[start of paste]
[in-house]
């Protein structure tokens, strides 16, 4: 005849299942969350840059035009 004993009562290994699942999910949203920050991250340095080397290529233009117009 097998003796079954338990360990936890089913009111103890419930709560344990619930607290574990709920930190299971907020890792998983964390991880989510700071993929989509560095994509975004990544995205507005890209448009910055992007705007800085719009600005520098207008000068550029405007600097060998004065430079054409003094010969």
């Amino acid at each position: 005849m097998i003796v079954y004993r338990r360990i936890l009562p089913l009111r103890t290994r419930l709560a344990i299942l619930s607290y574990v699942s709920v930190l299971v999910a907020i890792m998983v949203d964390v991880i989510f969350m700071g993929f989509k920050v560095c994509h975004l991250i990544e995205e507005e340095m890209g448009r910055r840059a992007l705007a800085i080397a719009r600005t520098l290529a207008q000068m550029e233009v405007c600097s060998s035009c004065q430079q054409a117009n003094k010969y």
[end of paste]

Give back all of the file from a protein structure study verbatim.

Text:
[in-house]
């Protein structure tokens, strides 16, 4: 005849299942969350840059035009 004993009562290994699942999910949203920050991250340095080397290529233009117009 097998003796079954338990360990936890089913009111103890419930709560344990619930607290574990709920930190299971907020890792998983964390991880989510700071993929989509560095994509975004990544995205507005890209448009910055992007705007800085719009600005520098207008000068550029405007600097060998004065430079054409003094010969």
């Amino acid at each position: 005849m097998i003796v079954y004993r338990r360990i936890l009562p089913l009111r103890t290994r419930l709560a344990i299942l619930s607290y574990v699942s709920v930190l299971v999910a907020i890792m998983v949203d964390v991880i989510f969350m700071g993929f989509k920050v560095c994509h975004l991250i990544e995205e507005e340095m890209g448009r910055r840059a992007l705007a800085i080397a719009r600005t520098l290529a207008q000068m550029e233009v405007c600097s060998s035009c004065q430079q054409a117009n003094k010969y």